In the second embodiment, a film 51 is made of shape memory resin. FIG. 5 shows a relationship between temperature and the Young's modulus of the shape memory resin. The shape memory resin exhibits rubber elasticity above the glass transition temperature Tg due to the active micro-Brownian motion of molecular chains (region (b)), whereas it exhibits the glassy state below the glass transition temperature Tg due to the freezing of the micro-Brownian motion (region (a)).
Namely, the shape memory resin can be arbitrarily deformed by heating it to above the glass transition temperature Tg, and a fixed shape can be obtained by cooling it to below Tg. The original shape of the shape memory resin can then be recovered by again heating it to Tg or higher. In this embodiment, the range of the glass transition temperature Tg is between 50° C. and 130° C. The shape memory resin can be made of polynorbornene, trans-1, 4-polyisoprene, polyurethane or the like. In this embodiment, a polyurethane resin, which is low cost and has excellent moldability, is used.
As shown in FIG. 6, the support plate 14 is provided with a heater 52 so that the film 51 can be heated to above the glass transition temperature Tg. The heater 52 extends in the longitudinal direction of the film 51, i.e. in parallel to the rotational axis of the platen roller 22, so that the film 52 can be uniformly heated in the longitudinal direction. The temperature to which the heater 52 is heated is preferably between 50° C. and 80° C., and in this embodiment, it is set to 55° C. if the heating temperature is lower than 50° C., the ink may ooze through the film 51 when an ambient air temperature is very high, such as in summer. Conversely, the higher the heating temperature, the greater the amount of consumed electric power in the heater 52, and therefore, the upper limit of the heating temperature is preferably around 80° C. The structures other than the film 51 and the heater 52 are the same as those of the first embodiment.
By pre-heating the film 51 to beyond the glass transition temperature Tg with the heater 52, the film 51 exhibits rubber elasticity, and the pores 21 perforating the film 51 can be deformed. Note that it is preferable that the heating temperature of the heater 52 remains below approximately 200° C., being the temperature at which the ink evaporates, and heats to above the glass transition temperature Tg of the film 51.
On the other hand, when the ink transfer printer is not in use, the film 51 exhibits the glass state since the film 51 is not being heated by the heater 52, and the pores 21 of the film 51 are negligibly deformed. Namely, the pores 21 hardly expand, so that the ink is prevented from passing through the pores 21 even when the ink transfer printer, not in use, is subjected to a shock or external impact. Thus, ink leakage is prevented in the ink transfer printer when not in operation.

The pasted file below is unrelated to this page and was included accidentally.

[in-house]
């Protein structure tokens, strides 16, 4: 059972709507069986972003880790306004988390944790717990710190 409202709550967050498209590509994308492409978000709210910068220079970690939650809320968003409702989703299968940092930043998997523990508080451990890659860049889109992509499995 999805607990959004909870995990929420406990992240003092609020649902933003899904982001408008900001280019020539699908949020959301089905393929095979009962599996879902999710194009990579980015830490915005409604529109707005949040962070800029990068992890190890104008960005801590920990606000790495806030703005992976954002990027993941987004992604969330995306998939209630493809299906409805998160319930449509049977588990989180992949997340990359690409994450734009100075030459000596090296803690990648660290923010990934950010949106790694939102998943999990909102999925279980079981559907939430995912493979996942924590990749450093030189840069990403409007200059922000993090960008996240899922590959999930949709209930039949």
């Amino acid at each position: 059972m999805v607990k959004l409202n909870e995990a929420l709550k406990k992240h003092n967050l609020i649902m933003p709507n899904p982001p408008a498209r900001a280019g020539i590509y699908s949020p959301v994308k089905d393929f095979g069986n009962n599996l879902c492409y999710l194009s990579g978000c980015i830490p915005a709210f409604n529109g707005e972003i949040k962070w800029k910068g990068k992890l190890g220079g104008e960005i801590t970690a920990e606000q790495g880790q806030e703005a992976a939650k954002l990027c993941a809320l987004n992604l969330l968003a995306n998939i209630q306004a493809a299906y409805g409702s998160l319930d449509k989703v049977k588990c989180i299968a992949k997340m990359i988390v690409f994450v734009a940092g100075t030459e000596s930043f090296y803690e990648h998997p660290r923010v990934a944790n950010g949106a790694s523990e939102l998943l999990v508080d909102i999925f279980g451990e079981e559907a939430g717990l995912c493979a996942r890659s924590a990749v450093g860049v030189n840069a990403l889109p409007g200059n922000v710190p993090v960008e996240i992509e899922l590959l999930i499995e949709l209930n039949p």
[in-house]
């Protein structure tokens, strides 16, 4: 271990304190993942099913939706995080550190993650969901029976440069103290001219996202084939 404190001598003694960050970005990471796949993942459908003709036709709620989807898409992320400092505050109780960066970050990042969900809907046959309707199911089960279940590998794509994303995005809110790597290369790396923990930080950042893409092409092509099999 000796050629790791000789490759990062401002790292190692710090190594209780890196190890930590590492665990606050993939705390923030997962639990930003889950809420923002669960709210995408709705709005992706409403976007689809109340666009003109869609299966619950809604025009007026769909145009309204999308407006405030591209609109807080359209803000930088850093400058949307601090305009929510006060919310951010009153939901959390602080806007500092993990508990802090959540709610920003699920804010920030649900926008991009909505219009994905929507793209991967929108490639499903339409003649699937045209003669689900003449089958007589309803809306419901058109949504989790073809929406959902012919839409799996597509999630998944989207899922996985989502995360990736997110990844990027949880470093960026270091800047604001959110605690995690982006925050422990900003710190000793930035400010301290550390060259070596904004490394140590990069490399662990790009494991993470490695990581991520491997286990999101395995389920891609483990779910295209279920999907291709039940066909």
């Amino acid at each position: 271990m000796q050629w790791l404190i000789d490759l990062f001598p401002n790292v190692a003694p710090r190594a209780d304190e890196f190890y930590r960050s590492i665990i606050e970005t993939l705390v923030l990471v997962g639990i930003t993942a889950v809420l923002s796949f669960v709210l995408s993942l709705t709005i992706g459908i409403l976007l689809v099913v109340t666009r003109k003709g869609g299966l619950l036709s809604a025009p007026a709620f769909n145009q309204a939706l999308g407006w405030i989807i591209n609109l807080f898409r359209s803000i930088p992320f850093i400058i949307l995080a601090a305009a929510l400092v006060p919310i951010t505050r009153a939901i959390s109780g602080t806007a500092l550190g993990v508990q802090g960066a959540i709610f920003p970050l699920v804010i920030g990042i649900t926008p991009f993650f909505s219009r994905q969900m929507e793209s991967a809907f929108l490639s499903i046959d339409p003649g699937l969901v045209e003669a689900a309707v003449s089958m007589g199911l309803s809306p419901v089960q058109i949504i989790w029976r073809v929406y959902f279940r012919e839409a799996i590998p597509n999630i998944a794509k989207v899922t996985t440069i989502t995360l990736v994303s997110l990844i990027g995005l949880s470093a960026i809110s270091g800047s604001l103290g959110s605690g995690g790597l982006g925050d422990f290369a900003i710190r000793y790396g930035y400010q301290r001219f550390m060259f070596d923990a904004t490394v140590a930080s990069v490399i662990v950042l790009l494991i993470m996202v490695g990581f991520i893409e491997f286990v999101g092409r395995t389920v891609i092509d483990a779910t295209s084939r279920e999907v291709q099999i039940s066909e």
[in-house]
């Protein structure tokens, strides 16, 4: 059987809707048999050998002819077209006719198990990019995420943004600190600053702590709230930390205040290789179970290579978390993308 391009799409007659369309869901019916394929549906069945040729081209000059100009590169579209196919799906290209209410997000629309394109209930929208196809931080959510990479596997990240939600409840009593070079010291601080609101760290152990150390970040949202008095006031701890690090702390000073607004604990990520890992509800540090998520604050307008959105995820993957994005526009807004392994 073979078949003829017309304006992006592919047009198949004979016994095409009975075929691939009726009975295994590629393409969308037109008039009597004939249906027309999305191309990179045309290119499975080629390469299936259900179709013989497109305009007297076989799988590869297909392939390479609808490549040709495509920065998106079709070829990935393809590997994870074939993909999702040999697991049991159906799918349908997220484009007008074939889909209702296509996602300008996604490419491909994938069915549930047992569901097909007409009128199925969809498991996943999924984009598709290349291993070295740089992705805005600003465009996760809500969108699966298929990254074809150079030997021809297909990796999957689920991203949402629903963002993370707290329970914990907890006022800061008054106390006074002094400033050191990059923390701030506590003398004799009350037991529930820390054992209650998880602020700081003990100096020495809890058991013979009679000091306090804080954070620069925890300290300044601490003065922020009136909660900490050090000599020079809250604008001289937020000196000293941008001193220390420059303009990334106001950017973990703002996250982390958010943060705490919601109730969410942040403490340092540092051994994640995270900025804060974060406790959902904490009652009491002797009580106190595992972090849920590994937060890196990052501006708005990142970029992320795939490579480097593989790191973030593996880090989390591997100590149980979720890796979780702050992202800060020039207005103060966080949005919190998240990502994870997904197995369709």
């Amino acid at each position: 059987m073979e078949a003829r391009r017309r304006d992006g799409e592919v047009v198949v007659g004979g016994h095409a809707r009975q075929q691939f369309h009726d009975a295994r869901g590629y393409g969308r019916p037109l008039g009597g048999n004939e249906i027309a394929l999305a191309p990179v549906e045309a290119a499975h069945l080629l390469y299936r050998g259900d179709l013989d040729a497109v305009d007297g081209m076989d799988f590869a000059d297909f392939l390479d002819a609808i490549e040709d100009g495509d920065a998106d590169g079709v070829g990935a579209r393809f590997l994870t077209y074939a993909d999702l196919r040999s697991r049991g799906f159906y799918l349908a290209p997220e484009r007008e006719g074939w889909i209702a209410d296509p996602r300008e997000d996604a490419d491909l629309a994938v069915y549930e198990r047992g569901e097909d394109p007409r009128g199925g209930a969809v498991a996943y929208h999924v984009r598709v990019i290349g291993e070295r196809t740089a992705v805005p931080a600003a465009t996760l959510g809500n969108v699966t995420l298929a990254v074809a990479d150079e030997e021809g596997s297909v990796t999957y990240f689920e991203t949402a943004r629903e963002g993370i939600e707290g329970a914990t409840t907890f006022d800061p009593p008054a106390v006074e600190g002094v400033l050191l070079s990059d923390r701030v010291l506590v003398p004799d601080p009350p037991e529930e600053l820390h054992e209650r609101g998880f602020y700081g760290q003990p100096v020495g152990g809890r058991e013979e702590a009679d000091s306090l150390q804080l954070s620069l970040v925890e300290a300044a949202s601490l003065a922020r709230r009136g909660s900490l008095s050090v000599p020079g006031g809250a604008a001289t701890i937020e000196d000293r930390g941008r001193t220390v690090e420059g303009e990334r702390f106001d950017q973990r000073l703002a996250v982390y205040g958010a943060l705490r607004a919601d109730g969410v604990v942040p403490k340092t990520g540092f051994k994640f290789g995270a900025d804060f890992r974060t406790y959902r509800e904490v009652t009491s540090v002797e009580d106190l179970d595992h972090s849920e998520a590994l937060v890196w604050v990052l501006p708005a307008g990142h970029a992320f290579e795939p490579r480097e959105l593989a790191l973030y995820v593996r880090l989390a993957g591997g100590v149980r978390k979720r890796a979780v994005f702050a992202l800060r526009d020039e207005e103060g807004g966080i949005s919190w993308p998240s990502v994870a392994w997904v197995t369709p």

According to the ink transfer printer of the second embodiment, although electric power consumption will increase, because of the heater 52, in comparison with the first embodiment, ink leakage is surely prevented when the printer is not in operation.
Although the embodiments of the present invention have been described herein with reference to the accompanying drawings, obviously many modifications and changes may be made by those skilled in this art without departing from the scope of the invention.
The present disclosure relates to subject matter contained in Japanese Patent Application No. 9-293487 (filed on Oct. 9, 1997) which is expressly incorporated herein, by reference, in its entirety.
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|1||An English Language abstract of JP 5-305666.|
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|US6485129||Dec 21, 2001||Nov 26, 2002||Asahi Kogaku Kogyo Kabushiki Kaisha||Thermal head and ink transfer printer using same|
|US6517194||Dec 21, 2001||Feb 11, 2003||Pentax Corporation||Thermal head and ink transfer printer using same|
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|U.S. Classification||346/140.1, 347/68|
|International Classification||B41J2/005, B41J27/20, B41J2/475, B41J2/325|
|Oct 7, 1998||AS||Assignment|
Owner name: ASAHI KOGAKU KOGYO KABUSHIKI KAISHA, JAPAN
Free format text: ASSIGNMENT OF ASSIGNORS INTEREST;ASSIGNOR:SUZUKI, MINORU;REEL/FRAME:009513/0569
Effective date: 19981002
|Oct 13, 2004||FPAY||Fee payment|
Year of fee payment: 4
|Nov 10, 2008||REMI||Maintenance fee reminder mailed|
|May 1, 2009||LAPS||Lapse for failure to pay maintenance fees|
|Jun 23, 2009||FP||Expired due to failure to pay maintenance fee|
Effective date: 20090501